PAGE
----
Thursday, July 29, 2010
Tresspassing -- Uzma Aslam Khan
A rather different picture of Pakistan.The book throws some light on certain internal issues which do not often find place in international media -- a fact that Daanish, in a different context, feels. Also, the book brings together a bunch of women very different from the usual pardadhari, conservative women that one associates with a Muslim country. Riffat, Annam, Sumbul,Dia,and to some extent Nissrine, are strong women who have an identity of their own in spite of family/relationship turmoils. In short, a very good read about enterprising women with snippets on sericulture.
Anastasia Syndrome and Other Stories -- MAry Higgins Clark
A very gripping tale, "Anastasia Syndrome" is a psychological thriller, wherein past comes to haunt the present. Judith Chase, an innocent writer engrossed in writing her historical novel on English civil War little expects to be literally dragged into her own story, and the consequences are unexpected and fatal.
The short stories that follow are promising as well, especially "Terror Stalks high school Reunion" and "Lucky Day". the other two stories are a bit of a showdown. however, the book is sure to inspire one to read more of the author.
The Inscruatble Americans -- Anurag Mathur
East is east, west is west, and the twain shall never meet --- Mathur's story is yet another illustration of this dictum. culture shock, inaccessibility of brahmin-cooked vegetarian food, racism, repressed sexuality -- all are stumbling blocks to Gopal's attempts to reconcile the Indian and the American in him, and seeks succor in Coke, and later beer. However, he does not leave the place disillusioned. During his year-long stay in US of A, he manages to give this hep and happening country a feel of his indianness (as when he successfully haggles in a mall, and impresses his professors by his natural intellectual abilities) and in return absorbs the sense of freedom exuded by the country (towards the end home (India)stands for the drudgery of hair oil factory, arranged marriage, and other responsibilities.
Zoya Factor -- Anuja Chauhan
Cool, fast, interesting,exciting, and extremely funny -- that's this book in a nutshell. written in simple,pacy prose, it gives a funny kind of insight into the innards of the ad world, so also of what happens while Team India tours abroad -- in a heady concoction of fact and fiction (less of the former probably). while the backdrop is real enough, the novel does not presume to be a conventional roman a clef, as the protagonists cannot really be referred back to factual figures. in short, technically as well as in terms of plot, anuja chauhan has come up with a wonderful piece of entertainment.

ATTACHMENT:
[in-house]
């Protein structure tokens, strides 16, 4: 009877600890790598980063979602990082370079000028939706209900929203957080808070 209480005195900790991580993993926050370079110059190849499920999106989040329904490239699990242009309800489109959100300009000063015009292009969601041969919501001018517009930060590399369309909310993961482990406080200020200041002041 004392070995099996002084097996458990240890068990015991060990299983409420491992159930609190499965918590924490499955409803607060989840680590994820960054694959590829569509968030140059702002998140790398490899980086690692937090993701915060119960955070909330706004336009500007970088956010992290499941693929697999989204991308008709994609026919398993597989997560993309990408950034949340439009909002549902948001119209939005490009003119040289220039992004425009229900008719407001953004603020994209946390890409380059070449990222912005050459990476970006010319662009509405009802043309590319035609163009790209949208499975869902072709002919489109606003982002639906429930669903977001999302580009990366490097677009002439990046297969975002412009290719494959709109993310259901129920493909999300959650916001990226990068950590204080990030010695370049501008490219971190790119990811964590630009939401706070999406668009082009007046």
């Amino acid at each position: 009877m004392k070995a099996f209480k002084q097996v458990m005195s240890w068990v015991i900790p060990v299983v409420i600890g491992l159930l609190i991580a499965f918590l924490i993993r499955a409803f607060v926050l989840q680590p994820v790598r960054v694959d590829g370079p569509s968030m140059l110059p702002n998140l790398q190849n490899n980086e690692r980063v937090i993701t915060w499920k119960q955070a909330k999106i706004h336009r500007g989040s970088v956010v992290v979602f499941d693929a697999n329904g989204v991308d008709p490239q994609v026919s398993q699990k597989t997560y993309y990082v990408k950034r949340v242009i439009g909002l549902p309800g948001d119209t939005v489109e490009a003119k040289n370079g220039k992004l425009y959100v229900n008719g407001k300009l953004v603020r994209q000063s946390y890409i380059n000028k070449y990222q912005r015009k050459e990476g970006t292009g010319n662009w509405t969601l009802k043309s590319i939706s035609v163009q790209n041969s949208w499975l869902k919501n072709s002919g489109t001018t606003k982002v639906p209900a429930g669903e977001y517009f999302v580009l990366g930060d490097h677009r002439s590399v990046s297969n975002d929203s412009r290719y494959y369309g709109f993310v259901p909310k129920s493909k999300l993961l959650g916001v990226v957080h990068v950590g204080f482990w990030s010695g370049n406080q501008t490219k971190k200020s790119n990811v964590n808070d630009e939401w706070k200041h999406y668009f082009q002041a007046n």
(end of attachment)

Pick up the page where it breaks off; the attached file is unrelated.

The French Lieutenant's Woman -- John Fowles
Self-reflexive and historical, Fowles's work is a comprehensive glimpse into 1850s Victorian England. Sarah Woodruff, chronic melancholist, fancies Charles Smithson who is betrothed to Ernestina Freeman. Charles, wounded by the prospect of a disinherited future (with his elderly uncle suddenly deciding to marry) finds himself in even hotter soup with conflicting emotions regarding his fiancée, and a repressed attachment for Sarah, an expression of which finally lands him in a total emotional loss.
Good for its technical complexity and record of Victorian culture & society, but slightly boring storyboard (subjective view, of course)-- a triangular love story between a rather indecisive man, a cunning woman and a fragile, jealous woman -- in short.
Mansfield Park -- Jane Austen
This wonderful story of Fanny Price is quite engaging and makes an interesting read. It traces Fanny's growth from a poor relation of the Bertrams to becoming a part of their family. in this sense, it is a coming-of-age novel, as Fanny goes through a riot of emotions and opinions regarding the people around her, especially Edmund, whom she finally marries. Jane Austen, true to her character, depicts the English aristocracy in their splendorous country-side villas. Irritating and demanding relatives, extravagant cousins, pretentious friends -- all make Fanny's life (and the story) a real emotional adventure. Beneath this seemingly innocuous social canvas, one can also espy English imperialism at its peak (in mentions of Sir Bertram's expeditions to Antigua), that funds the aristocratic leisures.
Goodnight and God Bless -- Anita Nair
A very interesting and fast read that gives a glimpse into the writer's musings on life and literature in general. She even gives a list of suggested reading at the end. Also, there are footnotes comprising quotes and anecdotes. Somewhere the book gives a much better idea of the writer much more than her novels does, (so much so that one is prompted to pick up a novel by her!)A voracious reader herself, she triggers the reading bug, as one goes through the small pages of this pretty little book.
Six Suspects -- Vikas Swarup
Much better than Q&A in terms of characterisation, plot and narration....has a pulse for pulp fiction.the book is easy to read and does not need too much of brain..interesting part is that one man links all the characters and brings them together. But Swarup has to get out of being in Hindi Movie mode as it all gets very very been there seen that after you read around 50 pages. good part of the novel is the cross section of India without the usual spouting of nation, identity and thirst for the self. the book is terrible as the narrative design is rather bland...not worth buying take it from a library people. and yeah certainly wont be made into a movie..Swarupji please jazz up the writing with some more intelligence. dont underestimate your readers.